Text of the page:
In this post, we provide an interim update to our inflation forecast included in our November Fiscal Outlook and a companion report. This interim update adjusts our forecast for the Consumer Price Index (CPI) for all urban consumers (also known as “headline” inflation) to account for the most recent economic data. Most notably, our updated forecast includes recent data from CPI reports published by the Bureau of Labor Statistics that show slowing inflation.
Around the time our November Fiscal Outlook was released, newly released October CPI data showed a notable drop in month-over-month “core” inflation (CPI excluding food and energy prices). At that time, we cautioned against using any single month of data to draw firm conclusions about future inflation trends. However, subsequent monthly inflation reports have continued to show lower levels of inflation. (For additional information about recent inflation trends, see our inflation tracker.) As a result, our updated forecast suggests headline inflation will likely fall more quickly than we were previously expecting—reaching about 4 percent by the second quarter of 2023.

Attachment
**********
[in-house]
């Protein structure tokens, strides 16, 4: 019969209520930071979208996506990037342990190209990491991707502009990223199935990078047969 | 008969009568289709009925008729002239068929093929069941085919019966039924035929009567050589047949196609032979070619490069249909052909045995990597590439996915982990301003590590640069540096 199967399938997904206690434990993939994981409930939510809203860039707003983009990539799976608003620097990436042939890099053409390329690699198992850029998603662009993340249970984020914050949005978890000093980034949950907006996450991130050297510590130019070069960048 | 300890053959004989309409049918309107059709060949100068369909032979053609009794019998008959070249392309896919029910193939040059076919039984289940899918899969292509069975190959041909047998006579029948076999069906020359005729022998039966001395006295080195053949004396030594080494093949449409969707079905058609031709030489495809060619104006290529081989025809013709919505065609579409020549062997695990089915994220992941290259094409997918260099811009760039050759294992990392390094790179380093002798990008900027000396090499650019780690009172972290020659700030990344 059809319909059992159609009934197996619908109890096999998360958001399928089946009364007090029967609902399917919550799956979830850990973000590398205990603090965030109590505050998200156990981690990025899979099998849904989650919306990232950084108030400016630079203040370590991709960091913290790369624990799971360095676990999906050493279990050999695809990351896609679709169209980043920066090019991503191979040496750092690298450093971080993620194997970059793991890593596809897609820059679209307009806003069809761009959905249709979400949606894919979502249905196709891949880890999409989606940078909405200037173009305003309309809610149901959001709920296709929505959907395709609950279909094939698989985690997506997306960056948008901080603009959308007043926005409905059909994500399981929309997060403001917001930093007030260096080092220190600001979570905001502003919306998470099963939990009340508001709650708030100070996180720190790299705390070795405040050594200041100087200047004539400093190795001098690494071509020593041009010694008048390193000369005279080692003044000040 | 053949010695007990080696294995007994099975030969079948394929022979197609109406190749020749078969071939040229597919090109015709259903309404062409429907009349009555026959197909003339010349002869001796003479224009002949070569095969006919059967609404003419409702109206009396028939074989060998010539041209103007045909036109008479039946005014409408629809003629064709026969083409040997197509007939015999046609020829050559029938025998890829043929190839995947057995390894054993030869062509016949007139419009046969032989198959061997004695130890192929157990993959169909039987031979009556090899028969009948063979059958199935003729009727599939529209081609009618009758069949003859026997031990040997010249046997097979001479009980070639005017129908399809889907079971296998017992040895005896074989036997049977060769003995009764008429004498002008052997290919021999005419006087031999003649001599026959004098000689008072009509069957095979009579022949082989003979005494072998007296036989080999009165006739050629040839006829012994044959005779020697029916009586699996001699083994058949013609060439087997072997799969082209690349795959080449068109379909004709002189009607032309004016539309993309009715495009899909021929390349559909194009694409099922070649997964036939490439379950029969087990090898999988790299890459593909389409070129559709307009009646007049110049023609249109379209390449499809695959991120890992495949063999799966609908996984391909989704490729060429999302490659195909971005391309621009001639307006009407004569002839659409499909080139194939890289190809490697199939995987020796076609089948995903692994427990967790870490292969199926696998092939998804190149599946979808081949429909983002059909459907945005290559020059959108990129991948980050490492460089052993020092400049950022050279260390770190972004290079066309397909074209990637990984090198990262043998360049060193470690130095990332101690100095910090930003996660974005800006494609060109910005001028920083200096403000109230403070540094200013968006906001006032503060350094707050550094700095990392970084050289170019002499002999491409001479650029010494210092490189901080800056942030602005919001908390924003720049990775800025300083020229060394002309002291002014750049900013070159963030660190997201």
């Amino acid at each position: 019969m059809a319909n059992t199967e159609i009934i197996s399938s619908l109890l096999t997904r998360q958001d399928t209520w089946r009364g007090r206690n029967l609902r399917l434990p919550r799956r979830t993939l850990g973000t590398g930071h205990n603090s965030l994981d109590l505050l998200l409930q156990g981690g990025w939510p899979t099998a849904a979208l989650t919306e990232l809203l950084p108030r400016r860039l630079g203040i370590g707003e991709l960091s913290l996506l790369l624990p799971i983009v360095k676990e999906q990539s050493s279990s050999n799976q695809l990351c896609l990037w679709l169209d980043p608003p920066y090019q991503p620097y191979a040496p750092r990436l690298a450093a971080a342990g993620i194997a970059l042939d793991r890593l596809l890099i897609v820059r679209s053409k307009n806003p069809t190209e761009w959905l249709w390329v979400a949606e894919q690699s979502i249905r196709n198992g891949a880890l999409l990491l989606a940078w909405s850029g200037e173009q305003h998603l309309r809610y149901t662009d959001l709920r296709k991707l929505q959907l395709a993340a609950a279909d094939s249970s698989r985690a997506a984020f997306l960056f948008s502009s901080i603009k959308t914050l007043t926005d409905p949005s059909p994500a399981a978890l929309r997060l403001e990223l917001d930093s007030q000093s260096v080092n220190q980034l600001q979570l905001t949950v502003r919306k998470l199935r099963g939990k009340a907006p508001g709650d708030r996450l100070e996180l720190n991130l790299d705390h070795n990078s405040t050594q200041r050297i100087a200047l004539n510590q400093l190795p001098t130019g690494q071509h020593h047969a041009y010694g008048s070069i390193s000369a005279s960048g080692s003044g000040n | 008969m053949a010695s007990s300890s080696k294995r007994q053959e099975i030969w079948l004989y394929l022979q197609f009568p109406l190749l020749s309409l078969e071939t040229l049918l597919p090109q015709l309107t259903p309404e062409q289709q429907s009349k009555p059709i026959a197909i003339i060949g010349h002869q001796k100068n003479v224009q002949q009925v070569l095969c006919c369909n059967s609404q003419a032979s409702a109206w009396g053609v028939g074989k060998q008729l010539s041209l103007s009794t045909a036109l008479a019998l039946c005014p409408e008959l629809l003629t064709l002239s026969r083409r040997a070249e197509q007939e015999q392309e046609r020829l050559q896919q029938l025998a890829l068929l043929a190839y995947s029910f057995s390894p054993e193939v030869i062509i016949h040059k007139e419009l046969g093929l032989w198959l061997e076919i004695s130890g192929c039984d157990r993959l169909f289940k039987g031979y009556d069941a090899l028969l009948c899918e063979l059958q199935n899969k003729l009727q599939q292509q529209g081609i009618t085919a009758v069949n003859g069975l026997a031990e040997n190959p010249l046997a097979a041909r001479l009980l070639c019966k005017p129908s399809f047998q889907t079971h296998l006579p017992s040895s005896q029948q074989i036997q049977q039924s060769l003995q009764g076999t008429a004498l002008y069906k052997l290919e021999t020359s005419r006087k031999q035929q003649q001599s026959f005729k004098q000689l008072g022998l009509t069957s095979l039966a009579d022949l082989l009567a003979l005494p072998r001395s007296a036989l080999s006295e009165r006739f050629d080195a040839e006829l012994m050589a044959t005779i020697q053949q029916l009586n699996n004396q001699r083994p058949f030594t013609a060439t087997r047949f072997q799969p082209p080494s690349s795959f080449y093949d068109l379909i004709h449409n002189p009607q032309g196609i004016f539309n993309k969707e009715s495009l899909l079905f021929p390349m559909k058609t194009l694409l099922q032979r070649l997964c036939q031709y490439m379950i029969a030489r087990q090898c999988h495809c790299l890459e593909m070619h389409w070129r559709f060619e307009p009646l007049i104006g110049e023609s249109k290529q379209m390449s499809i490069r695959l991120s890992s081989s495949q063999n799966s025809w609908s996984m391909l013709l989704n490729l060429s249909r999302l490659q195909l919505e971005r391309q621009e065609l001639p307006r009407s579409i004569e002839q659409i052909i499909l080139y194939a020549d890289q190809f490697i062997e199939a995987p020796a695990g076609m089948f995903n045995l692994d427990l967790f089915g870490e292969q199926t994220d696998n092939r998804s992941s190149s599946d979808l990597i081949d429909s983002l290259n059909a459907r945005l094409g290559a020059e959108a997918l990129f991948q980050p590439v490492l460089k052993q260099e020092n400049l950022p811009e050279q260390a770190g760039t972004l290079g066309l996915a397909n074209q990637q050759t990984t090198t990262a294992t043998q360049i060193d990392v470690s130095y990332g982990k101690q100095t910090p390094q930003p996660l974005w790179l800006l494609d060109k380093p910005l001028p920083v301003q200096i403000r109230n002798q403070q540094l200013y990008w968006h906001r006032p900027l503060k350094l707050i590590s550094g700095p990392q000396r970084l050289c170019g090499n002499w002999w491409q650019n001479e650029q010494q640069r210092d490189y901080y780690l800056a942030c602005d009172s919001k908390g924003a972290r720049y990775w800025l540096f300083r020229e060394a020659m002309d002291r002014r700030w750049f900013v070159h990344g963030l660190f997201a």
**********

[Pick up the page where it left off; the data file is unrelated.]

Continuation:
We continue to caution, however, that significant uncertainty remains about the degree to which inflation will decline and how quickly. One reason for uncertainty is that recent declines in headline inflation were driven, in part, by lower energy prices. Energy prices tend be relatively volatile. A significant increase in energy prices over the next several months would put upward pressure on headline inflation.